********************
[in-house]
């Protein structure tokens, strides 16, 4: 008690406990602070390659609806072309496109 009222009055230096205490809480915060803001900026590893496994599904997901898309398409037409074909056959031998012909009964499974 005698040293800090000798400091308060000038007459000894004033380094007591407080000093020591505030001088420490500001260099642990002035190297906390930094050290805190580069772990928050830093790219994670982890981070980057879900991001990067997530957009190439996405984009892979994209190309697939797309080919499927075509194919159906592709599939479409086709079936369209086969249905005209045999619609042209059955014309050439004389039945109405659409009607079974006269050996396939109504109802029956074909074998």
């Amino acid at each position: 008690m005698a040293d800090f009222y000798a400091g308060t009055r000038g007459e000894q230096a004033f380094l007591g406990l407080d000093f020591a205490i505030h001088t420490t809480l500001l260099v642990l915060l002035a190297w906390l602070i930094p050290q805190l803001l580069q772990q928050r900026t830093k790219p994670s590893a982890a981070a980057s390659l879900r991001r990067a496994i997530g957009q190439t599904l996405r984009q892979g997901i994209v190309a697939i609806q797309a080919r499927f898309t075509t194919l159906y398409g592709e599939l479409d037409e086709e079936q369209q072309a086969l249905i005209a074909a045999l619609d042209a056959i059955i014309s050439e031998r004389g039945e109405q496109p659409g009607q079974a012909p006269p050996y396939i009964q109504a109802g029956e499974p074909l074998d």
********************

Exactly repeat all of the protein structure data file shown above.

[in-house]
């Protein structure tokens, strides 16, 4: 008690406990602070390659609806072309496109 009222009055230096205490809480915060803001900026590893496994599904997901898309398409037409074909056959031998012909009964499974 005698040293800090000798400091308060000038007459000894004033380094007591407080000093020591505030001088420490500001260099642990002035190297906390930094050290805190580069772990928050830093790219994670982890981070980057879900991001990067997530957009190439996405984009892979994209190309697939797309080919499927075509194919159906592709599939479409086709079936369209086969249905005209045999619609042209059955014309050439004389039945109405659409009607079974006269050996396939109504109802029956074909074998």
């Amino acid at each position: 008690m005698a040293d800090f009222y000798a400091g308060t009055r000038g007459e000894q230096a004033f380094l007591g406990l407080d000093f020591a205490i505030h001088t420490t809480l500001l260099v642990l915060l002035a190297w906390l602070i930094p050290q805190l803001l580069q772990q928050r900026t830093k790219p994670s590893a982890a981070a980057s390659l879900r991001r990067a496994i997530g957009q190439t599904l996405r984009q892979g997901i994209v190309a697939i609806q797309a080919r499927f898309t075509t194919l159906y398409g592709e599939l479409d037409e086709e079936q369209q072309a086969l249905i005209a074909a045999l619609d042209a056959i059955i014309s050439e031998r004389g039945e109405q496109p659409g009607q079974a012909p006269p050996y396939i009964q109504a109802g029956e499974p074909l074998d």